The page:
Tyler Stewart:
Great. Thanks Chris. And for our listeners out there. If you do have any questions, remember, there is the question box. Go ahead and enter your questions in there, and we'll get to those questions. But before I do, we did promise a special link at the end of the presentation. If you'd like to have Chris and the team at Mariner Wealth Advisors review your portfolio and give a second opinion on your portfolio, you can head to reallocate.com/get-invite, that's get-invite and we'll help you connect with Chris and the team over at Mariner. And then with that, we'll get to questions.

Tyler Stewart:
So Chris, we had a few questions come through. The first question, you touched on it in one of your earlier slides. You mentioned risk appetite, what are ways I can figure out my own risk appetite?

Chris Bixby:
That's a very good topic to spend some time on with a wealth advisor. And I say that because unfortunately, the industry has gotten into a habit of just saying, "Hey, here's a bunch of questions. Do you like to skydive? And how long before you need your money? And on a scale of one to five, how do you feel about your investments?" And that gives you a risk appetite. There's some validity to that. But unfortunately, it's also very much dependent on what's happening in the news and how you feel at that moment. It's very changeable due to facts and circumstances and feeling.

Chris Bixby:
Typically, as we take a look at it at Mariner, we're not as concerned about that risk score, sometimes we'll use that. What we're really looking for is how does this risk affect your ability to achieve your financial goals and objectives? And we're going to use different metrics. Metrics around income when you need it, and how you need it. We're going to look at metrics around the volatility of the portfolio and the downside risk exposure. What happens if this hot investment that was all of a sudden returning 20% every year, all of a sudden blow up? And all of a sudden, you can't get cash out of it? And it takes five or 10 years for it to recover?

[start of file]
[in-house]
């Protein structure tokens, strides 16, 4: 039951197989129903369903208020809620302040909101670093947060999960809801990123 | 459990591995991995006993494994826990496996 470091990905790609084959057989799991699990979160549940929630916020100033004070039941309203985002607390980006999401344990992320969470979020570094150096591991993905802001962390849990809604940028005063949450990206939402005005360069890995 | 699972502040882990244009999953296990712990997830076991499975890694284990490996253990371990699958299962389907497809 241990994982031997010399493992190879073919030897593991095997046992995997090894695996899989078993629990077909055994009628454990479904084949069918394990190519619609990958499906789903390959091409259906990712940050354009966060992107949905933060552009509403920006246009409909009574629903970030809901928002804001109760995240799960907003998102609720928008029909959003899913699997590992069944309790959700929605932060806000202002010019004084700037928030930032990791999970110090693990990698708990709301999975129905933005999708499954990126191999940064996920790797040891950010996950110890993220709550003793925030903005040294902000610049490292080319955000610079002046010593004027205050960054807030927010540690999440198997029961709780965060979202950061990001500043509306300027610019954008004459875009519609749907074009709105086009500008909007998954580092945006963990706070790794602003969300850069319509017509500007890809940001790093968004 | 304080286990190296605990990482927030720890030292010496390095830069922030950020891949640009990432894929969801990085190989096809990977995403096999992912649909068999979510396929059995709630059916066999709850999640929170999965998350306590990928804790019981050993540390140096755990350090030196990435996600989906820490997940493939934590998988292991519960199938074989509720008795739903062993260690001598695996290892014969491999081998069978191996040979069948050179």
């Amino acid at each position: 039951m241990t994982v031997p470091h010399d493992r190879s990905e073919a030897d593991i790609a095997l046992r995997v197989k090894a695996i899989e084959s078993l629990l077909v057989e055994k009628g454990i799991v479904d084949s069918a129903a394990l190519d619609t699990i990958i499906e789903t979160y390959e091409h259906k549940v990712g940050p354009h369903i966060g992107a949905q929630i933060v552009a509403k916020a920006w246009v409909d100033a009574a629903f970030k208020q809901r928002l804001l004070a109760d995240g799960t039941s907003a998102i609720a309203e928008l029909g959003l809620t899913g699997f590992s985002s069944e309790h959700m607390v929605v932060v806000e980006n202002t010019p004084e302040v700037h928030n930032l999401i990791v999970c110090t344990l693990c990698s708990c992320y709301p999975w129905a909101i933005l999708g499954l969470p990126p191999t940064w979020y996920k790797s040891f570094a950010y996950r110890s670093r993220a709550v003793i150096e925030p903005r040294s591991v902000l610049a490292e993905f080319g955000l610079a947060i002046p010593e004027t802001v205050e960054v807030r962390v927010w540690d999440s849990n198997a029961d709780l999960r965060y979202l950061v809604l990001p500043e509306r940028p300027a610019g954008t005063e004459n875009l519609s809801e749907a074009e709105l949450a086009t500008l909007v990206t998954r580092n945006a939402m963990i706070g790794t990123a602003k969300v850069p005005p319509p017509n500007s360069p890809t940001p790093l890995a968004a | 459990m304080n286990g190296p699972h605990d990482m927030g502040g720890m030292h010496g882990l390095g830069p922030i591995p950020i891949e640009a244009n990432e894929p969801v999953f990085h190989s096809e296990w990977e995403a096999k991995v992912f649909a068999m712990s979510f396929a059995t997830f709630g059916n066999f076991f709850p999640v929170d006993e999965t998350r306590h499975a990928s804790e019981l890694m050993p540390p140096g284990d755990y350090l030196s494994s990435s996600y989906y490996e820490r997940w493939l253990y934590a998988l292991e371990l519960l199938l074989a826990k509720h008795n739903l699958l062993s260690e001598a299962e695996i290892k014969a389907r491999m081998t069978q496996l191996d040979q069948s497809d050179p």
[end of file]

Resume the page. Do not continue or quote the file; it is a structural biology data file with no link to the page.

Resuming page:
Chris Bixby:
What does that do to your financial situation? So while a test of just your overall risk appetite might be beneficial as a starter, really in my mind, we have to build it into your financial situation and say, "What is the worst case scenario? What is the downside exposure?" Number one, "Can we risk that money? Can we take that downside exposure at the worst case scenario?" And then two, "Does this help us achieve our goals and objectives?" We see this sometimes it means asking people to take more risk where they're so afraid of taking risks that they want to invest in core real estate only, and they're in their 30's. And they need to accumulate assets, and they're not saving enough money.

Chris Bixby:
And there's nothing wrong with core real estate, but at the same time, they have the time horizon to see higher returns if they invest more aggressively, and to achieve their goals and objectives by investing more aggressively. We'll see sometimes older clients who say, "I just want to invest in CDs at the bank." And they're losing money every year due to the effects of taxes and inflation, and they're not keeping up and they're not going to run out of money, some measured extra risk is actually going to help them be more likely to achieve their goals and objectives. And so, there's not necessarily a definitive way. But take a look at the downside risk exposure and say, "If my portfolio lost 5%, 10%, 20%, how would I want to feel? And two, what would it do to me financially?" And that will start the set kind of the risk appetite conversation.

Tyler Stewart:
Very good. And we got a question on depreciation and carryover loss. The question is, "If I cannot take advantage of depreciation and have to carry over the loss, what will happen to the loss carry over at the recapture time?"

Chris Bixby:
Yeah, okay. So great concept. So any of the losses that have not been able to be taken or offset against other sources of passive income, real estate is considered passive income, even though it's an active trader business. No one said the IRS ever made sense in that regard, but if I have accumulated losses due to my real estate activity that have not been able to claim at the time of sale, as we figure out the game, the first thing that we do is to the basis of the game, we add back any unclaimed losses.